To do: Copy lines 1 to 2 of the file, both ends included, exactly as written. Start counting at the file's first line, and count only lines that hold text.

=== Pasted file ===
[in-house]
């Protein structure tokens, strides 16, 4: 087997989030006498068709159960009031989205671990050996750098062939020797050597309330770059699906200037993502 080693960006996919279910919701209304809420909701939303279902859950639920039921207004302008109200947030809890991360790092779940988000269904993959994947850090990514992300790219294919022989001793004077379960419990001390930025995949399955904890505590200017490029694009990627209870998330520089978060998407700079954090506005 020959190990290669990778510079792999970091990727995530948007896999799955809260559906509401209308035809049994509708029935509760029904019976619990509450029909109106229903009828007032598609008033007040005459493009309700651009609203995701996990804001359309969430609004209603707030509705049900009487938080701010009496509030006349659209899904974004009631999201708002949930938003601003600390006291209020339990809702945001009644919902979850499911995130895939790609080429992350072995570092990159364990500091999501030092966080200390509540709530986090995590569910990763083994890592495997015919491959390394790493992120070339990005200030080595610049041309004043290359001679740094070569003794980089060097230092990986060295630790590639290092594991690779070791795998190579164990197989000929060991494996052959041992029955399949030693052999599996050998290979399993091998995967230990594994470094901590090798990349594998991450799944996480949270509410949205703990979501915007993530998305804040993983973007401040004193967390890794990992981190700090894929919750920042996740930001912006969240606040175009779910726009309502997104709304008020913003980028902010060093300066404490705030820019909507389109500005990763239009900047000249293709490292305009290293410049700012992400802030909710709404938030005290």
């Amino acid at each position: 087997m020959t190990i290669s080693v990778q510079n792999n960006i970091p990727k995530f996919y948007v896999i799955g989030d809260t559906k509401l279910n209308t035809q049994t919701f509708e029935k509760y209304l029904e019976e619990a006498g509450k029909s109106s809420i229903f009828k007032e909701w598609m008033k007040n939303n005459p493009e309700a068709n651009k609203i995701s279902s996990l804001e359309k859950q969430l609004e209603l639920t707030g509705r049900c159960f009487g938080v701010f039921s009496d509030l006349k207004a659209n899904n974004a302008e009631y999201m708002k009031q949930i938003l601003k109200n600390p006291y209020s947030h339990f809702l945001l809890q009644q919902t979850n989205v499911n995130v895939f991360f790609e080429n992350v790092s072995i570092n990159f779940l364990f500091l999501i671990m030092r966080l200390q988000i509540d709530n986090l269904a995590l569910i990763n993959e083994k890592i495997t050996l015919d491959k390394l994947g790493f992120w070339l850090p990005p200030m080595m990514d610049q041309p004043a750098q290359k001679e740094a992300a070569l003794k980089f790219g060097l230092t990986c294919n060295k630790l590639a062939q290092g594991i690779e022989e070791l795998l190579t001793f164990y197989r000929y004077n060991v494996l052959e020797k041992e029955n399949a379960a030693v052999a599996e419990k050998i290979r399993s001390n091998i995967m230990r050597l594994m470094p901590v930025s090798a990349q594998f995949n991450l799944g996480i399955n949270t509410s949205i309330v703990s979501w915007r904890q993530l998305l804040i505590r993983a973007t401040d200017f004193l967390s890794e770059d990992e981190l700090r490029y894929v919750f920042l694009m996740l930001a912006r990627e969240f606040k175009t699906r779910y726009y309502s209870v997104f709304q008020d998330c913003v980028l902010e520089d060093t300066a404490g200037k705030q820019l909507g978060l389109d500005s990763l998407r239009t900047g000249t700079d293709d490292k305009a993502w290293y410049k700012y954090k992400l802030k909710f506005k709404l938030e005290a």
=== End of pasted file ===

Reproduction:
[in-house]
């Protein structure tokens, strides 16, 4: 087997989030006498068709159960009031989205671990050996750098062939020797050597309330770059699906200037993502 080693960006996919279910919701209304809420909701939303279902859950639920039921207004302008109200947030809890991360790092779940988000269904993959994947850090990514992300790219294919022989001793004077379960419990001390930025995949399955904890505590200017490029694009990627209870998330520089978060998407700079954090506005 020959190990290669990778510079792999970091990727995530948007896999799955809260559906509401209308035809049994509708029935509760029904019976619990509450029909109106229903009828007032598609008033007040005459493009309700651009609203995701996990804001359309969430609004209603707030509705049900009487938080701010009496509030006349659209899904974004009631999201708002949930938003601003600390006291209020339990809702945001009644919902979850499911995130895939790609080429992350072995570092990159364990500091999501030092966080200390509540709530986090995590569910990763083994890592495997015919491959390394790493992120070339990005200030080595610049041309004043290359001679740094070569003794980089060097230092990986060295630790590639290092594991690779070791795998190579164990197989000929060991494996052959041992029955399949030693052999599996050998290979399993091998995967230990594994470094901590090798990349594998991450799944996480949270509410949205703990979501915007993530998305804040993983973007401040004193967390890794990992981190700090894929919750920042996740930001912006969240606040175009779910726009309502997104709304008020913003980028902010060093300066404490705030820019909507389109500005990763239009900047000249293709490292305009290293410049700012992400802030909710709404938030005290």